Harju et al. (1990) calculated a total molecular mass of 20 − 45 M for CG 1 based on the -H2 and ICO-N(H2) conversion ratios. From the map they determine that 25% of the mass is located in the head. This agrees with our results for the mass fraction of the head, particularly when examining the larger SIRIUS-imaged area.

4.2.2. CG 2

The CG 2 total mass inside the 1m contour is 31.0 M for the larger SIRIUS AV map and 13.1 M for the SOFI map. The SOFI contour 4m gives a mass of 4.5 M for the head. Dividing CG 2 into two along the right ascension at 7h15m45s and using the 1m contour, the mass fraction of the head is 0.62.

The IRAS HIRES 12, 25, 60, and 100 μm images of CG 2 are shown in Fig. B.6. The CG 2 total length in the IRAS HIRES images is 28′, most of which is located outside our NIR frames. There is a local maximum in the tail in the IRAS 25 μm image at 7h15m20s but no corresponding feature in the SIRIUS AV map (Fig. 5, upper panel). The IRAS 60 μm map has a local maximum  ~5′ from the head, which corresponds well to the local maximum in the SIRIUS AV map. The portion of the tail not imaged in NIR contains one smaller clump, which has IRAS 60 and 100 μm fluxes less than those in the head. Including this would decrease the mass fraction from the value calculated above.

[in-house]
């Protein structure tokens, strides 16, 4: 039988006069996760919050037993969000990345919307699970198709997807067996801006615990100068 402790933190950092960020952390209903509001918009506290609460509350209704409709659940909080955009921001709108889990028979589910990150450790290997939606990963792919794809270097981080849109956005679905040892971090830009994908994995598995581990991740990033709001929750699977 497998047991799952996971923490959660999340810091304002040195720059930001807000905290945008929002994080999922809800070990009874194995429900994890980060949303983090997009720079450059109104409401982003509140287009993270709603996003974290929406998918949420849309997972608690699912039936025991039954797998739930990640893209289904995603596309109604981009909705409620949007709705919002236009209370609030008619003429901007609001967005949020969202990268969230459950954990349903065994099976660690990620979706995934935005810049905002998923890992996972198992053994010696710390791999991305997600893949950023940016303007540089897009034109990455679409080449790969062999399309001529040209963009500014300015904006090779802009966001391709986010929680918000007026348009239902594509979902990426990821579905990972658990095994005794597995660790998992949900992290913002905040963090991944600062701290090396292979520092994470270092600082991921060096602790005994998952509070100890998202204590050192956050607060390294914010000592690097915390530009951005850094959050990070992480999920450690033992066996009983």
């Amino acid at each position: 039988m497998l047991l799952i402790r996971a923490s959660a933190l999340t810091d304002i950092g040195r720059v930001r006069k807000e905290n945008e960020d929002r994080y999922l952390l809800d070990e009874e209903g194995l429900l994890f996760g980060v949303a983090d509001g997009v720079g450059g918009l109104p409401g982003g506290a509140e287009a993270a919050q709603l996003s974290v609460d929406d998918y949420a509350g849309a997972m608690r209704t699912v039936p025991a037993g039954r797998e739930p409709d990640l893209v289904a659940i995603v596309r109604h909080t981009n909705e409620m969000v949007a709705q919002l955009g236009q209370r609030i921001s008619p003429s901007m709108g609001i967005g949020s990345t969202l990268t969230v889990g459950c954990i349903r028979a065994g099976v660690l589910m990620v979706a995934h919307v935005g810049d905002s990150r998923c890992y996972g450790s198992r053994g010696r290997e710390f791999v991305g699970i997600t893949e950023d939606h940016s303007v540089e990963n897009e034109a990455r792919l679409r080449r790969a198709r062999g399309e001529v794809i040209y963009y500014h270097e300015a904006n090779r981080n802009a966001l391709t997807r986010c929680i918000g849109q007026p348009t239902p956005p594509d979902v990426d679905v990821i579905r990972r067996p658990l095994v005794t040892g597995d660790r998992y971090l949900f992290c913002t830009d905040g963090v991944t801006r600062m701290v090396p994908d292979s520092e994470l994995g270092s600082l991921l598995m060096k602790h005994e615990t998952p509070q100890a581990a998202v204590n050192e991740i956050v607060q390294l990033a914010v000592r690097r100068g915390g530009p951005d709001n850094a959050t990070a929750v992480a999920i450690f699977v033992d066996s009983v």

4.3. Star formation in CG 1 and CG 2

So far two stars, the pre-main-sequence star NX Pup (Reipurth 1983) and 2MASS J07192185-4434551 which is embedded in the dense globule head 70′′ west of NX Pup (Paper I), are known to have formed in CG 1. NX Pup is actually a close binary, and a third T Tau star lies just 7′′ NE of it (Bernacca et al. 1993; Brandner et al. 1995). The IRAS point source IRAS 07178-4429 has earlier been often associated with NX Pup. However, its nominal position lies approximately halfway between NX Pup and 2MASS J07192185-4434551. As shown in Paper I, only the 12 and 25 μm emission originates in NX Pup and the 60 and 100 μm emission in the embedded 2MASS star. 2MASS J07192185-4434551 is referred to as CG1 IRS 1 in the following.